Chang Son paper fan making village

(VOVWORLD) - Chang Son craft village is famous for carpentry and also widely known as the cradle of paper fan making.
Chang Son paper fan making village - ảnh 1 A product made in Chang Son village

In Chang Son, you will see alleys lined with fans put out to air. Any house involved in the trade is the kind of colorful space that inspires photographers.

Since the 19th century, Chang Son fans have been famous at home and abroad. The French colonialists used to exhibit Chang Son fans in Paris.

Village artisans like Duong Van Mo, Nguyen Duc Lan, and Nguyen Lan Tuyet are very well-known. In 2008, Duong Van Mo and Phi Quang Bo created the biggest wooden fan in Vietnam. It was accepted by the Vietnam Records Book Centre.

Craftsman Bo recalls: “I feel lucky to have made Vietnam’s biggest fan with artisan Duong Van Mo for the Hanoi Flower Festival. The fan is now displayed at the Van Ho Exhibition Center in Hanoi. As it is very tall, we had to use wood instead of bamboo to make the frame. The fan is 5 meters tall. When open, it is 10 meters wide. The sticks are made of rattan. On the fan is a painting of a rural market. When it was on display at the Ly Thai To monument, we had to erect scaffolding like when you build a house.”

Chang Son fans are diverse in patterns, designs, and types. They are made for daily use, festive occasions, and decoration. All possess a gentle beauty thanks to decorative patterns that feature Vietnamese scenery, fairy tales, poems, or parallel sentence.

Mr. Bo says: “Luxury fans are decorative fans that can be given as gifts. The sticks are made of bamboo. A stick is comprised of two splints pressed against each other. That’s why such fans are called combination fans. The spines of the fans are made of bone or horn. The painting, paper, and silk on the fan should be artistic with patterns of foliage or supernatural creatures. The foliage on Chang Son fans is more typical than on the products of other villages. They are sculpted in fine details. Art troupes that perform traditional operetta, classical drama, or traditional dance use fans made in Chang Son.”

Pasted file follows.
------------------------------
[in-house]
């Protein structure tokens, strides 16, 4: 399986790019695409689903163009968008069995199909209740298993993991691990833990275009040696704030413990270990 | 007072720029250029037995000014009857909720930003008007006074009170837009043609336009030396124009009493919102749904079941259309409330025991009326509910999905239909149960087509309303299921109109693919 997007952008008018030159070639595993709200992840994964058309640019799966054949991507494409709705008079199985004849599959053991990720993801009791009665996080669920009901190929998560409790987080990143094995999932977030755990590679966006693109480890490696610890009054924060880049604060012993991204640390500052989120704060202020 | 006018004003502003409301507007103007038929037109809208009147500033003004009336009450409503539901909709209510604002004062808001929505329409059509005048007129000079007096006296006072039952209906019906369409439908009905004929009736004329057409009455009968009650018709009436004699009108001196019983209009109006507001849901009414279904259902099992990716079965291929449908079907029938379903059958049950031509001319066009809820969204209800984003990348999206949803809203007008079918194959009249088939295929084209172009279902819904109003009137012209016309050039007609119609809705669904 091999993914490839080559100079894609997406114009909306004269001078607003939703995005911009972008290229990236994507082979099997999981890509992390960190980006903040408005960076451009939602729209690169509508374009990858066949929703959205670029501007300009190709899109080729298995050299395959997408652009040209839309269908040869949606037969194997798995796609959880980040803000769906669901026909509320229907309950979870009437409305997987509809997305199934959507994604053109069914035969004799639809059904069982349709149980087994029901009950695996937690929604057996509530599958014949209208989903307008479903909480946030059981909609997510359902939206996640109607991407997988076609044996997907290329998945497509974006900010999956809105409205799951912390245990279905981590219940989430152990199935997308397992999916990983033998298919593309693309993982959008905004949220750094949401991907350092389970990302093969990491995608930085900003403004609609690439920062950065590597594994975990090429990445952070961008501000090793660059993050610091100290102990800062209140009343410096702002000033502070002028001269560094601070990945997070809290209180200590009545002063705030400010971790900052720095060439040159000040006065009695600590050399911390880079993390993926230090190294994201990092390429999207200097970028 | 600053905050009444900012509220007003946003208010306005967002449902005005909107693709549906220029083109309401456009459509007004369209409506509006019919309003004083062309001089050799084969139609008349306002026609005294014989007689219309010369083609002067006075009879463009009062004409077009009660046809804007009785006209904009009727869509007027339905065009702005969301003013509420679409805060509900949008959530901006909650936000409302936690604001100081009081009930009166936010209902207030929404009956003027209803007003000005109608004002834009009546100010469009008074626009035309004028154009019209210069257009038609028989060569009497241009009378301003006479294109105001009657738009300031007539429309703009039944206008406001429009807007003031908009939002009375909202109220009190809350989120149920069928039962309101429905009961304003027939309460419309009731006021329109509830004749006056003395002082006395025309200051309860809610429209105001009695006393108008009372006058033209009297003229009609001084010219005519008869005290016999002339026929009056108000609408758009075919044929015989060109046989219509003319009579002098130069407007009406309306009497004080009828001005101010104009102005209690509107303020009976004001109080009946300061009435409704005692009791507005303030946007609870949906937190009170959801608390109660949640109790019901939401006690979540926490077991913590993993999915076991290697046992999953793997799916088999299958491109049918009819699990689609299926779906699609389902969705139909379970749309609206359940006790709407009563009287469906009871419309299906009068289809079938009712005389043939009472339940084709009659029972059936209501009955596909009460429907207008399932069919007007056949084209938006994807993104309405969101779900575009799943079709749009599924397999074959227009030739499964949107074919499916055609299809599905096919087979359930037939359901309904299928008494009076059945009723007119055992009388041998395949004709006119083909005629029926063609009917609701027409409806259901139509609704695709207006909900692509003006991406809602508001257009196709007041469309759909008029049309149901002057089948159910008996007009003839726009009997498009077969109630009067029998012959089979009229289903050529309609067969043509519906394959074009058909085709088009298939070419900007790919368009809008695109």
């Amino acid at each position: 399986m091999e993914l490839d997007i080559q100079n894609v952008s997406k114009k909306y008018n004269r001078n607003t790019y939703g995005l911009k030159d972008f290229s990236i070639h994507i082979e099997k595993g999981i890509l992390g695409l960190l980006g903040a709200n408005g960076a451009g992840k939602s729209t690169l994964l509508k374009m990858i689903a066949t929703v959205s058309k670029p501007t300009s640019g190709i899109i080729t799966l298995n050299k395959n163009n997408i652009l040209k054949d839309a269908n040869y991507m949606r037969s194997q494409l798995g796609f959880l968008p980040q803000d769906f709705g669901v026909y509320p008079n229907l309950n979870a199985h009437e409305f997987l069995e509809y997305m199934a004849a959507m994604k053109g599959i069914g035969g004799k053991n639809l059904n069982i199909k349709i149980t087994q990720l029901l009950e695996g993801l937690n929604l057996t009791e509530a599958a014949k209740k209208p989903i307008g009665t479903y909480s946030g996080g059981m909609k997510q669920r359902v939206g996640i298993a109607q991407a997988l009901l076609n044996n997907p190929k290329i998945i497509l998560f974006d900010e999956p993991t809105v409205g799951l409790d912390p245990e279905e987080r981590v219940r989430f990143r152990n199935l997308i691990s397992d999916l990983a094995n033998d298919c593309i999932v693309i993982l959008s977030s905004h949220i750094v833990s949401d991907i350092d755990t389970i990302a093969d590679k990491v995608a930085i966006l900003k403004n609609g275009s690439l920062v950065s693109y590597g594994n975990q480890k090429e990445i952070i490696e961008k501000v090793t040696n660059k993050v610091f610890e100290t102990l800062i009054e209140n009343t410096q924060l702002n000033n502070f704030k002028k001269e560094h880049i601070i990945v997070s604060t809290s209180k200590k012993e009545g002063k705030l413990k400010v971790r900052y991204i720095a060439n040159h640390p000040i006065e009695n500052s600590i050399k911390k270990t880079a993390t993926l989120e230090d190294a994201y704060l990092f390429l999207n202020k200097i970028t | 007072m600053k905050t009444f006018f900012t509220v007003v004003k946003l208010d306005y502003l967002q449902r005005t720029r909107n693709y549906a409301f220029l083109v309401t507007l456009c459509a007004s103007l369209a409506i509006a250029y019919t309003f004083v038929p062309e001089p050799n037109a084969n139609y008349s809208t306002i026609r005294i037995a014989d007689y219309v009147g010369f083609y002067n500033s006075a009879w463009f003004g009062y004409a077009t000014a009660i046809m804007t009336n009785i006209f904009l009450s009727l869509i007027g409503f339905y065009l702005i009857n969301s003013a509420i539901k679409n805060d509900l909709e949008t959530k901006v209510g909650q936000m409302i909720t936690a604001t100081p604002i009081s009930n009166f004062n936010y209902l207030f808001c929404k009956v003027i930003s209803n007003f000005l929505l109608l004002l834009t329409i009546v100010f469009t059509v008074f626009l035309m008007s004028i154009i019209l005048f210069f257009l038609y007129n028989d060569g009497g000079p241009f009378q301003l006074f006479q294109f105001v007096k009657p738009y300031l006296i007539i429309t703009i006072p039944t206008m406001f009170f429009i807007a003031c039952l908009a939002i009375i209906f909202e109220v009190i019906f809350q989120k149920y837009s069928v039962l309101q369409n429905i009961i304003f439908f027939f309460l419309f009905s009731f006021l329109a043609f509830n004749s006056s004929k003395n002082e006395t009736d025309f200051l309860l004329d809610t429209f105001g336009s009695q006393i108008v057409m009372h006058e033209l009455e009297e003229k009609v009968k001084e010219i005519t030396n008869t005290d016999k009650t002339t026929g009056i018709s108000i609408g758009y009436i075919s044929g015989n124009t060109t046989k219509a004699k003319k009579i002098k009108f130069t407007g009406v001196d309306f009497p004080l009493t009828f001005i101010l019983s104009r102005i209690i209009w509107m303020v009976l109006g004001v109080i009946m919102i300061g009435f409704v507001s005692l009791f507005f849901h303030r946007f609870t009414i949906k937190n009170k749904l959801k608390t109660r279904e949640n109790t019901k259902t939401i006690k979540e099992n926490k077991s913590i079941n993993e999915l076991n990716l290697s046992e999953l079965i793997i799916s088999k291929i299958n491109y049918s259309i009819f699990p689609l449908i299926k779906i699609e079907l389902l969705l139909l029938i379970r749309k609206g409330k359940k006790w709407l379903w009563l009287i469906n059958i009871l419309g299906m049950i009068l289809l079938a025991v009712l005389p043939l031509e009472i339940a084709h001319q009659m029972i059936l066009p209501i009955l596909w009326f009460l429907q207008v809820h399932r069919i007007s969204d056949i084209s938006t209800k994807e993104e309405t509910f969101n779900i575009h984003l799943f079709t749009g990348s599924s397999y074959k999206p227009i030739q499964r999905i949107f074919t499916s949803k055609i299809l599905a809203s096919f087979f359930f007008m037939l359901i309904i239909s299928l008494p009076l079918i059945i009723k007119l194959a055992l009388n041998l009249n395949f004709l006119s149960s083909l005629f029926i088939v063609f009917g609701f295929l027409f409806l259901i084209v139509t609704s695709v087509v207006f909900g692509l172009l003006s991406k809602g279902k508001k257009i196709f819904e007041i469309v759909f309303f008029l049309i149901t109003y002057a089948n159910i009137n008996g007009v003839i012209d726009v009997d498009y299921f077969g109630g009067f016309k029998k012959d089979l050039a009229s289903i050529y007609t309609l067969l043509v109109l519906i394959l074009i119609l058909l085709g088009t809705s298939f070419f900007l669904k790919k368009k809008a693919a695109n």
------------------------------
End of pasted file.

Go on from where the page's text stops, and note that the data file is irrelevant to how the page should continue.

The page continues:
Fan-making requires sophistication and meticulousness. A master artisan must choose the right bamboo for the sticks, the best rattan for the lacing, and the right paper for making leaves. The bamboo selected must be pliable and at least 3 years old. It is soaked in water for about six months to protect the wood from termites and mould.

The rattan fiber should be smooth and long so that the finished fan will have as few knots as possible.

To make their fans Chang Son artisans use traditional poonah paper from Dong Ho, the folk painting village in Bac Ninh province.

One of the most difficult steps is to stick the paper and fan frames together so that the paper will not crumple, even when the fan is folded, and it will be easier to open and close the fan later. The final step is to put a layer of lacquer on the fan to keep it shiny, durable, and beautiful.

Chang Son paper fan making village - ảnh 2 Duong Van Doan making paper fans for export to Japan.

Duong Van Doan, the son of artisan Duong Van Mo: “It takes many steps to make a paper fan. All are done manually and are equally important. To make a beautiful product, the craftsman must be careful at each step. To make a sophisticated items, craftsmen need to be hardworking and creative.”

Chang Son fans have been exported to the UK, France, Germany, Japan, and the Republic of Korea. The trade has increased villagers’ incomes and contributed to preserving and upholding the tradition of one of Vietnam’s aged-old craft village as well as promoting Vietnamese culture internationally.  

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